Application: Restorative Justice Conferencing Models
Victim Offender Conferencing and Family Group Conferencing are two models used in restorative justice. Both models have similar principles and values, although they have different strengths, limitations, and stakeholder benefits and risks. Victim Offender Conferencing (VOC) often occurs as a result of a request from a judge, probation or police officer, prosecutor, and/or community agency. Once the offender agrees to participate, the facilitator contacts the direct victim. A victim’s participation is purely voluntary. VOC can also include people the offender or victim wants to have present. Victim Offender Conferences allow the direct victim and offender a forum to express their feelings, ask questions, and address harm or damages. Ultimately, one of the primary goals of the VOC is for the offender and his/her family to create a plan to deal with the offense and provide restitution. It also gives the victim a final opportunity after the plan is created to weigh in on the final agreement. After the conference, the referring agency receives a report from the facilitator and monitors results until restitution is complete, the final report is written, and the case is closed. This does not mean the offender automatically is free; he or she may still have other punishment, such as probation or jail time that must be completed.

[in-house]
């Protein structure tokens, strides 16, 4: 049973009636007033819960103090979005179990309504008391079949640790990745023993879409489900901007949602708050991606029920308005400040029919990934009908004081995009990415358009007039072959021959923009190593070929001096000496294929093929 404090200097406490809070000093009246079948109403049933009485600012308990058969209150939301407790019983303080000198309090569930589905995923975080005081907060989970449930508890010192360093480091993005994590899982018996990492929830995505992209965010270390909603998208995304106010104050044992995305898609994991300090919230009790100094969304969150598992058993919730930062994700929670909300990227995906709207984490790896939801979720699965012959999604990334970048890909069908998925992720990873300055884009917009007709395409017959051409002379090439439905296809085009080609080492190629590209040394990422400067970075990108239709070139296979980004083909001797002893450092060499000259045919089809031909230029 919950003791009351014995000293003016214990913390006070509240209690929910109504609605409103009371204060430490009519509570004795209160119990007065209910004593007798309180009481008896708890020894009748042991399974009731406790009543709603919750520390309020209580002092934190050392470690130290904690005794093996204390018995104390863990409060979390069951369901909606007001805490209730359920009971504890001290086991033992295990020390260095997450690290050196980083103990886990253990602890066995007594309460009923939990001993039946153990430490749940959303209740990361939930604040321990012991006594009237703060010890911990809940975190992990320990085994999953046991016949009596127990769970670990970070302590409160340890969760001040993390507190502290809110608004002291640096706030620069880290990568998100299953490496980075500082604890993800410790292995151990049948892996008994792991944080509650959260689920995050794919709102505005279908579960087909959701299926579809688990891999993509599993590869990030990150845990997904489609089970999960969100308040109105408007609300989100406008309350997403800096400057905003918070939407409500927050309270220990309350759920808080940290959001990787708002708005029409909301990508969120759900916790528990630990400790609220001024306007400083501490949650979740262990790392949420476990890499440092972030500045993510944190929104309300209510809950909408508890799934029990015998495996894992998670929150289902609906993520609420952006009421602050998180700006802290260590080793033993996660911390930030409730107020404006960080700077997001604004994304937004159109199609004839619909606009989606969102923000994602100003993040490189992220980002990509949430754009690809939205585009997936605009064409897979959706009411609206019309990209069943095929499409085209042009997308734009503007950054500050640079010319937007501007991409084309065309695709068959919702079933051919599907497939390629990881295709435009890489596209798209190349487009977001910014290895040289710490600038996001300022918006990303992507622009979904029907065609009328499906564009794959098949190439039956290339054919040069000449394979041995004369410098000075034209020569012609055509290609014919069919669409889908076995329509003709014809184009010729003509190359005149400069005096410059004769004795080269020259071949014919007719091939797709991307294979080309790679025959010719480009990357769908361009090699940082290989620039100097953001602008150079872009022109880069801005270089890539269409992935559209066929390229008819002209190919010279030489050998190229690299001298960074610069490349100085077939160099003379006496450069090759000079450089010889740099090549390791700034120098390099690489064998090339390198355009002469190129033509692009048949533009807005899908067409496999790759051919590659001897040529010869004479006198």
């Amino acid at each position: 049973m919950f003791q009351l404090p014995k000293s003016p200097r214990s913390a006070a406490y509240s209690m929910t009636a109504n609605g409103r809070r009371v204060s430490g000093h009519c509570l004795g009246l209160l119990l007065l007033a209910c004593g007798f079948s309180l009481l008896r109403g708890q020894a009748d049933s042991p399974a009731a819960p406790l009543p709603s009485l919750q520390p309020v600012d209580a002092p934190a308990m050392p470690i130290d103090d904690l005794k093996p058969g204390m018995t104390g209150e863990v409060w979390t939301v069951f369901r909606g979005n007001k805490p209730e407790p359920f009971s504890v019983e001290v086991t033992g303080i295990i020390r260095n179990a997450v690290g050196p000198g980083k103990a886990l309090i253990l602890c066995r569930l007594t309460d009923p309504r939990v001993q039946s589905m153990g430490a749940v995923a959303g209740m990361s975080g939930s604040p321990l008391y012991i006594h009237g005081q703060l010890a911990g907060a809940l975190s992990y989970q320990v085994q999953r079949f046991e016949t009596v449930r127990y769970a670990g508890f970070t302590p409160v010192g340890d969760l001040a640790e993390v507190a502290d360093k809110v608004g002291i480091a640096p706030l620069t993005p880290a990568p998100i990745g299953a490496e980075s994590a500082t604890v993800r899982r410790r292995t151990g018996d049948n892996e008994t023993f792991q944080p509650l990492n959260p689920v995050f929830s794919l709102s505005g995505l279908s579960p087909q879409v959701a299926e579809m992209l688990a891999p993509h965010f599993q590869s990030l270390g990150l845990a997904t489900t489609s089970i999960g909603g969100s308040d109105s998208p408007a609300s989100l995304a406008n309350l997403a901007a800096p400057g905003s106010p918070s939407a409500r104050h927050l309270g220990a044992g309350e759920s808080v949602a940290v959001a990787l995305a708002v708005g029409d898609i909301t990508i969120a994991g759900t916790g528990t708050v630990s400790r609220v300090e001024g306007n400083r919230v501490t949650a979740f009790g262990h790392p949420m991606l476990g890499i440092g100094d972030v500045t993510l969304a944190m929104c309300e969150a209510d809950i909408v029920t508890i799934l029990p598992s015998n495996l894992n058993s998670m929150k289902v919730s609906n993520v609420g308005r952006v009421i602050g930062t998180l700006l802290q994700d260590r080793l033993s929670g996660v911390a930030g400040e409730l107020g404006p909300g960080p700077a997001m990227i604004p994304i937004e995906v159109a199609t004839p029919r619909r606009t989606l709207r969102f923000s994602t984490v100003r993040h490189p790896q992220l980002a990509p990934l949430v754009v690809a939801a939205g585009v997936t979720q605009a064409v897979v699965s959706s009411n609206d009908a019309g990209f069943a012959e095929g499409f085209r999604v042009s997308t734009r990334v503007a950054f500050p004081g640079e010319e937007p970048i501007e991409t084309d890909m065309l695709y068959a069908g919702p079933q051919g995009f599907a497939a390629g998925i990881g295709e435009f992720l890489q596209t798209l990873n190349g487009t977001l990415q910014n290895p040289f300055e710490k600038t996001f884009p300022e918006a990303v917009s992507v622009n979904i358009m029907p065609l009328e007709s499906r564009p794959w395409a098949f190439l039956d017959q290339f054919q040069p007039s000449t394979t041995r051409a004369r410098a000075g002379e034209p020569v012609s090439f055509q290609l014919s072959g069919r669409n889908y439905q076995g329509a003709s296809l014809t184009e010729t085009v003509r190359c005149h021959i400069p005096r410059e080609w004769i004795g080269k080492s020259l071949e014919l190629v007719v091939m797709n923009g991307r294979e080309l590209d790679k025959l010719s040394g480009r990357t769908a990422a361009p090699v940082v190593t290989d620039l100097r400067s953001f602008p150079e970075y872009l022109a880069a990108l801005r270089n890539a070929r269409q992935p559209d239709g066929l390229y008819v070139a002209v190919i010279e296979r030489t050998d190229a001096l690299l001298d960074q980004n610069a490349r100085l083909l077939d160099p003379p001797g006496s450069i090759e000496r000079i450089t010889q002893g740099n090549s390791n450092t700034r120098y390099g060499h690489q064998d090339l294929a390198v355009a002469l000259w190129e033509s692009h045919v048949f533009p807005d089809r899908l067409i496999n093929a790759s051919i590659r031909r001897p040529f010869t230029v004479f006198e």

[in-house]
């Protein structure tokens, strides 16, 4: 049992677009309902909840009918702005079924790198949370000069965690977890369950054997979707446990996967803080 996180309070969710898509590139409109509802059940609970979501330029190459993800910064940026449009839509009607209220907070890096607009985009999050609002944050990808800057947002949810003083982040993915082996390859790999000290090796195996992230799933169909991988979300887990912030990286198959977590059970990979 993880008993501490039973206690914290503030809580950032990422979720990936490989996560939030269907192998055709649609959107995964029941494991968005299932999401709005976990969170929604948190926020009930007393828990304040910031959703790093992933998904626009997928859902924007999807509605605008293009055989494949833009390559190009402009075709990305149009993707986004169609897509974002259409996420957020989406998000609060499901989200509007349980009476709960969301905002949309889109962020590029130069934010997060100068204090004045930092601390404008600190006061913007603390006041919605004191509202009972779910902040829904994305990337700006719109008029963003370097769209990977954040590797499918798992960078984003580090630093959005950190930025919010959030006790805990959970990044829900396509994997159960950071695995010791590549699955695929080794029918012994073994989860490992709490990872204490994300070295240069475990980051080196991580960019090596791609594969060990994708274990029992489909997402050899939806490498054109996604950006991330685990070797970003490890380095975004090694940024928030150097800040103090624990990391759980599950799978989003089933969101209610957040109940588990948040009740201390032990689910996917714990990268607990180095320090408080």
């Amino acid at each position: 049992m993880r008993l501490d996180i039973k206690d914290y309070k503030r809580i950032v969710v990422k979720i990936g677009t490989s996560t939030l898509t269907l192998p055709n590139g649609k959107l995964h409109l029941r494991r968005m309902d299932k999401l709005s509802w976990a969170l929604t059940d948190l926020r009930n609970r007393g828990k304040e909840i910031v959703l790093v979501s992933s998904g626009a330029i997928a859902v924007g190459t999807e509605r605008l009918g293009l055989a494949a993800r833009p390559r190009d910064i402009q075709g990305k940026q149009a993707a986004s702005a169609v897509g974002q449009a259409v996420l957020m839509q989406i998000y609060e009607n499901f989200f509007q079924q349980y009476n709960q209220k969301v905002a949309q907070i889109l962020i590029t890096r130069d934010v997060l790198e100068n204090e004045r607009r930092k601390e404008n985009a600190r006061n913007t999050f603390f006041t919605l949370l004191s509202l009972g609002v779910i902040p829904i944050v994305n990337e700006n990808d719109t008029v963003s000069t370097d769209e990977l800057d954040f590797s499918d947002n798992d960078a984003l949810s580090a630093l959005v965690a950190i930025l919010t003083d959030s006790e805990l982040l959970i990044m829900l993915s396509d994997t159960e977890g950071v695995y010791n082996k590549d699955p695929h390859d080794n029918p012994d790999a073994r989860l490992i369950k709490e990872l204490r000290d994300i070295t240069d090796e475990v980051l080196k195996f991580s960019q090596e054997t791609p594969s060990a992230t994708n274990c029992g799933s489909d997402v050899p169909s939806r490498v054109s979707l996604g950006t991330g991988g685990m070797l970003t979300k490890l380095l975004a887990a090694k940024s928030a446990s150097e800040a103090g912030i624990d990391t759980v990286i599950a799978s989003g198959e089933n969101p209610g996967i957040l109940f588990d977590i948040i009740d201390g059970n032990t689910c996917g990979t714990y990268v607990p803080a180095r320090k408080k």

Family Group Conferencing emphasizes “the entire outcome or disposition and not just restitution” (MacRae & Zehr, 2004, p. 12). This model is particularly useful when addressing youth crime and child welfare. Like Victim Offender Conferencing, Family Group Conferences are face-to-face meetings. The direct victims may elect to participate in a number of ways other than meeting in person—i ncluding sending a representative to meet on their behalf. In Family Group Conferencing, participants may extend to youth advocates, social workers, caregivers, law enforcement representatives, and in some cases, extended family.
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